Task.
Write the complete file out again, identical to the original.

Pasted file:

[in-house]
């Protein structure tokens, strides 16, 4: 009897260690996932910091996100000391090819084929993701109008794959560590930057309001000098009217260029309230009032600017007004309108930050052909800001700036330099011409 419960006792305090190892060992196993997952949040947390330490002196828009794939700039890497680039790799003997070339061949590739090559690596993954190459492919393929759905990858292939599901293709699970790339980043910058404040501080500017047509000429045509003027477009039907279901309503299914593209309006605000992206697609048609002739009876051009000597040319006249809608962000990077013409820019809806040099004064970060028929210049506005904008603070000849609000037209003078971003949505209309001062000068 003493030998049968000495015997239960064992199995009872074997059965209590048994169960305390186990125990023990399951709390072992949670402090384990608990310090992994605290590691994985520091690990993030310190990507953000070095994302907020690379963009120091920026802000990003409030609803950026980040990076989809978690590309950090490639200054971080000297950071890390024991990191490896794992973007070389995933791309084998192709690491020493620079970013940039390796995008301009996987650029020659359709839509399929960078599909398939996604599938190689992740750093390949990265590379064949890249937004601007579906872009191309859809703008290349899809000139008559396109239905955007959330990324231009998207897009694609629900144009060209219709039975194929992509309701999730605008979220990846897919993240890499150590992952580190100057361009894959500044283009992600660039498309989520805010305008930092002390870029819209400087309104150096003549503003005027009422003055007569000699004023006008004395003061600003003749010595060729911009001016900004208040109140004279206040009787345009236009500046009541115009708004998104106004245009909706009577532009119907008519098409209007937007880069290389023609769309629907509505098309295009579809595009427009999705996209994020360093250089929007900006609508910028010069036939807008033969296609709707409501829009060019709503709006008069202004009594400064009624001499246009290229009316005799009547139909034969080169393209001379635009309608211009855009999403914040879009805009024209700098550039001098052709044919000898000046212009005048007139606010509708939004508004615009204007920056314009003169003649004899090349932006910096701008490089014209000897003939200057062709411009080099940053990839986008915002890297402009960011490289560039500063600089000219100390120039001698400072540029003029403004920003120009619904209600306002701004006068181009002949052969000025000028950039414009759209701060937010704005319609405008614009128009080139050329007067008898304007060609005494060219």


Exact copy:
[in-house]
């Protein structure tokens, strides 16, 4: 009897260690996932910091996100000391090819084929993701109008794959560590930057309001000098009217260029309230009032600017007004309108930050052909800001700036330099011409 419960006792305090190892060992196993997952949040947390330490002196828009794939700039890497680039790799003997070339061949590739090559690596993954190459492919393929759905990858292939599901293709699970790339980043910058404040501080500017047509000429045509003027477009039907279901309503299914593209309006605000992206697609048609002739009876051009000597040319006249809608962000990077013409820019809806040099004064970060028929210049506005904008603070000849609000037209003078971003949505209309001062000068 003493030998049968000495015997239960064992199995009872074997059965209590048994169960305390186990125990023990399951709390072992949670402090384990608990310090992994605290590691994985520091690990993030310190990507953000070095994302907020690379963009120091920026802000990003409030609803950026980040990076989809978690590309950090490639200054971080000297950071890390024991990191490896794992973007070389995933791309084998192709690491020493620079970013940039390796995008301009996987650029020659359709839509399929960078599909398939996604599938190689992740750093390949990265590379064949890249937004601007579906872009191309859809703008290349899809000139008559396109239905955007959330990324231009998207897009694609629900144009060209219709039975194929992509309701999730605008979220990846897919993240890499150590992952580190100057361009894959500044283009992600660039498309989520805010305008930092002390870029819209400087309104150096003549503003005027009422003055007569000699004023006008004395003061600003003749010595060729911009001016900004208040109140004279206040009787345009236009500046009541115009708004998104106004245009909706009577532009119907008519098409209007937007880069290389023609769309629907509505098309295009579809595009427009999705996209994020360093250089929007900006609508910028010069036939807008033969296609709707409501829009060019709503709006008069202004009594400064009624001499246009290229009316005799009547139909034969080169393209001379635009309608211009855009999403914040879009805009024209700098550039001098052709044919000898000046212009005048007139606010509708939004508004615009204007920056314009003169003649004899090349932006910096701008490089014209000897003939200057062709411009080099940053990839986008915002890297402009960011490289560039500063600089000219100390120039001698400072540029003029403004920003120009619904209600306002701004006068181009002949052969000025000028950039414009759209701060937010704005319609405008614009128009080139050329007067008898304007060609005494060219």